The first pictures.

Today is Sunday. I collected the bike on Thursday in the rain and it has rained since apart from a brief spell yesterday afternoon. My wife and I pulled the Supersport out of the garage to clean it and take some pictures. While it has been in the garage I have spent some time going through the various settings and modes on the bikes electronics and display, and have removed the rear footrests as they will only be needed when a certain person visits from the UK. I have also cut down the large rear number plate hanger that is too big for our French number plates.

Here are the pictures:

The front of the bike looks quite pretty while at rest, I thought that the 848 was a piece of art, but this one is too.Then when the ignition is turned on the daytime running light illuminates. It is an array of LEDs and makes the bike look more aggressive.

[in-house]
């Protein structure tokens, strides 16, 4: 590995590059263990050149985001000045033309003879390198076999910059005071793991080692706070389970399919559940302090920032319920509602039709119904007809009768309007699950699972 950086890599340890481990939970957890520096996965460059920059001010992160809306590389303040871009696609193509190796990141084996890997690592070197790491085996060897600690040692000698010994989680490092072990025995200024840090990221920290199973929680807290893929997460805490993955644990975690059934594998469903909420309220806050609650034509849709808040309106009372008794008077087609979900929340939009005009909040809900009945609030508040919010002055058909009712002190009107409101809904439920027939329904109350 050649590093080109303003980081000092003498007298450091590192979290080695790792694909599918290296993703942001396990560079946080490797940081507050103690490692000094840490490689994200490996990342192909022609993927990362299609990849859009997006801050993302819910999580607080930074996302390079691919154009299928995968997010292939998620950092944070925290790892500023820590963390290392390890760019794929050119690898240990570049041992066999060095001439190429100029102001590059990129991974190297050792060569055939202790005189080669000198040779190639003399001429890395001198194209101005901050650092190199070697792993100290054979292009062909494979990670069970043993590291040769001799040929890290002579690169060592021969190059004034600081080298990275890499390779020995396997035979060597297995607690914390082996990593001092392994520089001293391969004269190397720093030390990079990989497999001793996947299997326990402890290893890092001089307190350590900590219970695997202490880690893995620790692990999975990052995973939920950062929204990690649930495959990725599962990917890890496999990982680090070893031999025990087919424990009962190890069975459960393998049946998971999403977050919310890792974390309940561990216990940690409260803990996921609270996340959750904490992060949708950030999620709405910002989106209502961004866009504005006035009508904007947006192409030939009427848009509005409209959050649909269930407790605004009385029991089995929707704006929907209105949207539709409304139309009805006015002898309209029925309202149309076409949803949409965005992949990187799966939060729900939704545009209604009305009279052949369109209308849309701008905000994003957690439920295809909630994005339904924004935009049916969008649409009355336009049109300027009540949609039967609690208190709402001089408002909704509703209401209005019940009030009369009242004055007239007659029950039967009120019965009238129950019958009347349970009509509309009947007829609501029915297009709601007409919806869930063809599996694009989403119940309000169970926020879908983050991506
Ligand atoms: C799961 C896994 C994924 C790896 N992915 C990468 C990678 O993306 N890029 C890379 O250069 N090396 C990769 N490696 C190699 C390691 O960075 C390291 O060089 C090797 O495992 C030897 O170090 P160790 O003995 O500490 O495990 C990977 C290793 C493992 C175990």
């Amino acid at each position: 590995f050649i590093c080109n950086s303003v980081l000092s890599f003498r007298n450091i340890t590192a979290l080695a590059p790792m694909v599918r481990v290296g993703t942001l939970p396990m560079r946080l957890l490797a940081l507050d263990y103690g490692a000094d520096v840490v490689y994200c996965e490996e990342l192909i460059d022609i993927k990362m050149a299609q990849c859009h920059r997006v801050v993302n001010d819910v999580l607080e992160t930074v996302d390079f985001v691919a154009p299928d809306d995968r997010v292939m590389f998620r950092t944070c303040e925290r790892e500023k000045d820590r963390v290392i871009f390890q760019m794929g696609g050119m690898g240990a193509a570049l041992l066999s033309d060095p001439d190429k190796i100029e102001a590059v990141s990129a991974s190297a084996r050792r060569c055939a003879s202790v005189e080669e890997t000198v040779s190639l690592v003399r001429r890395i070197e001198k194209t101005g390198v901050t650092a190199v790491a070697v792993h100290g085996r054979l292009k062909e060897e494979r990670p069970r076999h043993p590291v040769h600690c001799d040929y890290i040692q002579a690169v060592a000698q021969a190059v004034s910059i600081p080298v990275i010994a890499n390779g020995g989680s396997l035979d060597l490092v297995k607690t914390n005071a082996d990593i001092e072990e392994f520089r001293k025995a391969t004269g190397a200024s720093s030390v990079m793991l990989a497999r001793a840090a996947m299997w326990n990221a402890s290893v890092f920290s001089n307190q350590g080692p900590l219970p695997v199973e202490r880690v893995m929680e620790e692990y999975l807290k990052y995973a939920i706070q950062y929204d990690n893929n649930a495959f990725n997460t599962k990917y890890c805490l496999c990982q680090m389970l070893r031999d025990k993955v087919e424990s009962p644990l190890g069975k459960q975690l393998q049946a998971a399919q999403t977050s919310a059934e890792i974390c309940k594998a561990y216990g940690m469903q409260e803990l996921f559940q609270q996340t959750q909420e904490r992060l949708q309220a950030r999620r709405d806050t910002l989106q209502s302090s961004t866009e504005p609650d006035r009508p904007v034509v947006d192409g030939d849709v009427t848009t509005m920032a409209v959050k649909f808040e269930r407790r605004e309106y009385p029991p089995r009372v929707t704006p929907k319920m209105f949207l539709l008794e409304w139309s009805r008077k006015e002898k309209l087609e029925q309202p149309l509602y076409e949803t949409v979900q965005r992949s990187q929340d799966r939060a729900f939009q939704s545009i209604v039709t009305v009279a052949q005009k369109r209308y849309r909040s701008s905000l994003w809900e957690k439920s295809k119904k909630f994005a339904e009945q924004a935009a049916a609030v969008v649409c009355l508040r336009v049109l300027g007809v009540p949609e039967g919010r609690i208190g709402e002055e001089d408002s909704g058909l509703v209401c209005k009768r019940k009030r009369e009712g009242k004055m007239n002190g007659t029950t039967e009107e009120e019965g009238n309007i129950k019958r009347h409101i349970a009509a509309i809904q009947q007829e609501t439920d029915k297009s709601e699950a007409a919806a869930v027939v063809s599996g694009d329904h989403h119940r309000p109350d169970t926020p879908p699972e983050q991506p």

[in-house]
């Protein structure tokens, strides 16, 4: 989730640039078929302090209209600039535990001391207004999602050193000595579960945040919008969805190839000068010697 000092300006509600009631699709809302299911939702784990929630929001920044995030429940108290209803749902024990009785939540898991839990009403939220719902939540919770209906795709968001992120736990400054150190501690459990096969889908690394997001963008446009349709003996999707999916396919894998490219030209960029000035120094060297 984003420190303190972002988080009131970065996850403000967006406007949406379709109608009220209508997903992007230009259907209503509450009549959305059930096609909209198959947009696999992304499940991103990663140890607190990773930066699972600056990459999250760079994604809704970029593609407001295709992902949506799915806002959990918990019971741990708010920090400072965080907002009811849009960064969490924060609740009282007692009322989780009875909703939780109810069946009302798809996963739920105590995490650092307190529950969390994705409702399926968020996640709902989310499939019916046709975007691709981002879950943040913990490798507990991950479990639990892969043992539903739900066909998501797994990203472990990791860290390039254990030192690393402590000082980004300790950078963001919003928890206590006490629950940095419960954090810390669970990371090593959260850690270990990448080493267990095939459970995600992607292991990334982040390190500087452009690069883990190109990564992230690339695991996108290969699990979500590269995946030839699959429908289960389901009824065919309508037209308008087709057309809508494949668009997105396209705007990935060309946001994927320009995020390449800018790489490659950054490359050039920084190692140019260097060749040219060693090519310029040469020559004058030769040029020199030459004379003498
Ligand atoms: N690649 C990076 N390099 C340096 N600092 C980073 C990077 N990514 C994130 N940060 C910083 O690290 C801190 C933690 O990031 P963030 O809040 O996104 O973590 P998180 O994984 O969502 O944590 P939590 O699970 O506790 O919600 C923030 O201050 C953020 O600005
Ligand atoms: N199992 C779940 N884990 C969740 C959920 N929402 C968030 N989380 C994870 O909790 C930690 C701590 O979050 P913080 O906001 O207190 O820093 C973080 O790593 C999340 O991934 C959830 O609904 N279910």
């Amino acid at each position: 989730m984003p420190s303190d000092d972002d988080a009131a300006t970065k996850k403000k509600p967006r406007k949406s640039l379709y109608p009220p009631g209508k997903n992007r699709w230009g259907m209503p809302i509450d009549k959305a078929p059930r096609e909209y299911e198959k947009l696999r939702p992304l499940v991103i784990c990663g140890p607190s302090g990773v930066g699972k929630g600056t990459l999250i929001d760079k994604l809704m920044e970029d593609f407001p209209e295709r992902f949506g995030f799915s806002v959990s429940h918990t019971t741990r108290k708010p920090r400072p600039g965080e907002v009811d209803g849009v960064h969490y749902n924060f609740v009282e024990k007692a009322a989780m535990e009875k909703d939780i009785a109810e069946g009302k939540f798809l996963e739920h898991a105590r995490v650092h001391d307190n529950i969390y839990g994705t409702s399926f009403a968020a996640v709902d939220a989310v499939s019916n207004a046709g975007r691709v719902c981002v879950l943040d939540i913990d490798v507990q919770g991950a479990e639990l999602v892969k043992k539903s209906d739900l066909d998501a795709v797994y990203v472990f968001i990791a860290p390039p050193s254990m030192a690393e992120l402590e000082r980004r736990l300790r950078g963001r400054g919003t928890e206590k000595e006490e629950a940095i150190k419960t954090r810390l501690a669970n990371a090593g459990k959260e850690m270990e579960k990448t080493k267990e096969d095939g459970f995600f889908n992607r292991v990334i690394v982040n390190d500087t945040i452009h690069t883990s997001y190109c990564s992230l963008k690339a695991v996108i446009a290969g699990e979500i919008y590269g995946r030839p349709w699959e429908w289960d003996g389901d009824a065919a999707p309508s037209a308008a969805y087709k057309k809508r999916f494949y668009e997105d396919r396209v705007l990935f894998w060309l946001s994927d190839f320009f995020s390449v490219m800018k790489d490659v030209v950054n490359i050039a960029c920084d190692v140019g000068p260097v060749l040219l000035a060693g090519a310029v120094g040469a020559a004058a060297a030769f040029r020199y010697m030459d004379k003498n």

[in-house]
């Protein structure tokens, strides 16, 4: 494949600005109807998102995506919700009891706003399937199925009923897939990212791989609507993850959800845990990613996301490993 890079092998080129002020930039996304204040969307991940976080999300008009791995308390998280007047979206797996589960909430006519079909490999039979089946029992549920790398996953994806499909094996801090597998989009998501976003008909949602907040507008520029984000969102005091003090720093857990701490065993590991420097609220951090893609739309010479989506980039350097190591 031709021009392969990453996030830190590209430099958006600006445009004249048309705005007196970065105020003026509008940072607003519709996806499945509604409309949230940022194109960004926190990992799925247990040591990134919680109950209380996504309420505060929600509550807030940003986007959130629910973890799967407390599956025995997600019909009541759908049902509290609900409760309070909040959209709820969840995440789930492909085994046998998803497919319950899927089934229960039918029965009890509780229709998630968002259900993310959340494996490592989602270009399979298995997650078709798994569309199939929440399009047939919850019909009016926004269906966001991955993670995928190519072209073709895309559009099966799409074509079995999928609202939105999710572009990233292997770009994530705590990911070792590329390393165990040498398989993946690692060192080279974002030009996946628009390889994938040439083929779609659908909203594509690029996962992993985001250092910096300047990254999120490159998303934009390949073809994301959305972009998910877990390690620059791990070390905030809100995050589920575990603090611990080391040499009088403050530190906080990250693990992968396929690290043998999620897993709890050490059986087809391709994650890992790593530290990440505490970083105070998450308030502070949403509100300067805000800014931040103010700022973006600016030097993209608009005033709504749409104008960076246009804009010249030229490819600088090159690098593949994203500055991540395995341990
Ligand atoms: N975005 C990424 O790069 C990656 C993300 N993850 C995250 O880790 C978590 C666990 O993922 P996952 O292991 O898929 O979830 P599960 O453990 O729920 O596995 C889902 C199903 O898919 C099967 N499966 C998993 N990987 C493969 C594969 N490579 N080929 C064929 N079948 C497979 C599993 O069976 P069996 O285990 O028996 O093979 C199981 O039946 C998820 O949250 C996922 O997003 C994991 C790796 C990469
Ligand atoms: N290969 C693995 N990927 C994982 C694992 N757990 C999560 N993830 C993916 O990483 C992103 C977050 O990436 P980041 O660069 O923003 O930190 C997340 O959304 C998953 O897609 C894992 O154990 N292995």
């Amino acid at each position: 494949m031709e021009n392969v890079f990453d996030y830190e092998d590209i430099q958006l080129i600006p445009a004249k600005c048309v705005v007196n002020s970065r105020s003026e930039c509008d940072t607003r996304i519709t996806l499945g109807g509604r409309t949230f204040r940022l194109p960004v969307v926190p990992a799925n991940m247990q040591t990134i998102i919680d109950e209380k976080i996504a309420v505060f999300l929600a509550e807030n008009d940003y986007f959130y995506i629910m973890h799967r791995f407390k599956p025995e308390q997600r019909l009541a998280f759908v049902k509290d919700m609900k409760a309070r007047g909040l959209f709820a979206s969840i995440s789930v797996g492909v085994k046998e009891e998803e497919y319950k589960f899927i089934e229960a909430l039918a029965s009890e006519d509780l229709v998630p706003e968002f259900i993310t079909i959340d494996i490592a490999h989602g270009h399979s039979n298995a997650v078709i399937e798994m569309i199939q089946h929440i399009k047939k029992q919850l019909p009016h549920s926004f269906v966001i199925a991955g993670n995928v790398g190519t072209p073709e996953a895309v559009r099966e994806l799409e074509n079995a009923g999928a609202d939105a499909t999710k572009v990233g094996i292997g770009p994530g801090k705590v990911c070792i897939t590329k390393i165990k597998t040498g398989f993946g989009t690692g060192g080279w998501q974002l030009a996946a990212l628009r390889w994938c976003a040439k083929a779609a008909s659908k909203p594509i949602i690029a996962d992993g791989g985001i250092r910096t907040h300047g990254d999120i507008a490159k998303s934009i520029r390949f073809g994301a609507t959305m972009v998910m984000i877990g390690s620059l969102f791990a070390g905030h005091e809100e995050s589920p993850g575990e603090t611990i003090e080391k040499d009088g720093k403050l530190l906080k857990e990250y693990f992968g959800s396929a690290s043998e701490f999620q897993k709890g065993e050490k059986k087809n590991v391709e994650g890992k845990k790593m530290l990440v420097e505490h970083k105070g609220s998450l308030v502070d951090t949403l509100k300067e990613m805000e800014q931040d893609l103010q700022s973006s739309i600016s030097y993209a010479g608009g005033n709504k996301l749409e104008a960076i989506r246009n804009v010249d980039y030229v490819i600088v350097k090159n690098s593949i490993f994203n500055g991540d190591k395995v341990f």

These two side views show the lines of the bike, note that without the black rear footrests and their hangers above the exhausts, the lines are a bit cleaner.

It looks like it should be quite an aggressive (uncomfortable) riding position from this angle, but that is not the case, it is very comfortable. The long part that holds the rear number plate will be changed for a shorted on in due course.

The business end. This instrument has a wealth of information. The two boxes on the bottom left and right can be scrolled though to show average speeds, fuel consumption, distance left on fuel in the tank and much much more.

The selectable riding modes, “Sport”, “Touring” and “Urban” are also selectable and programmable to give various throttle responses, engine power settings, traction control and ABS settings. If it sounds complicated then it is not too bad once you have read the huge instruction manual.

More to come.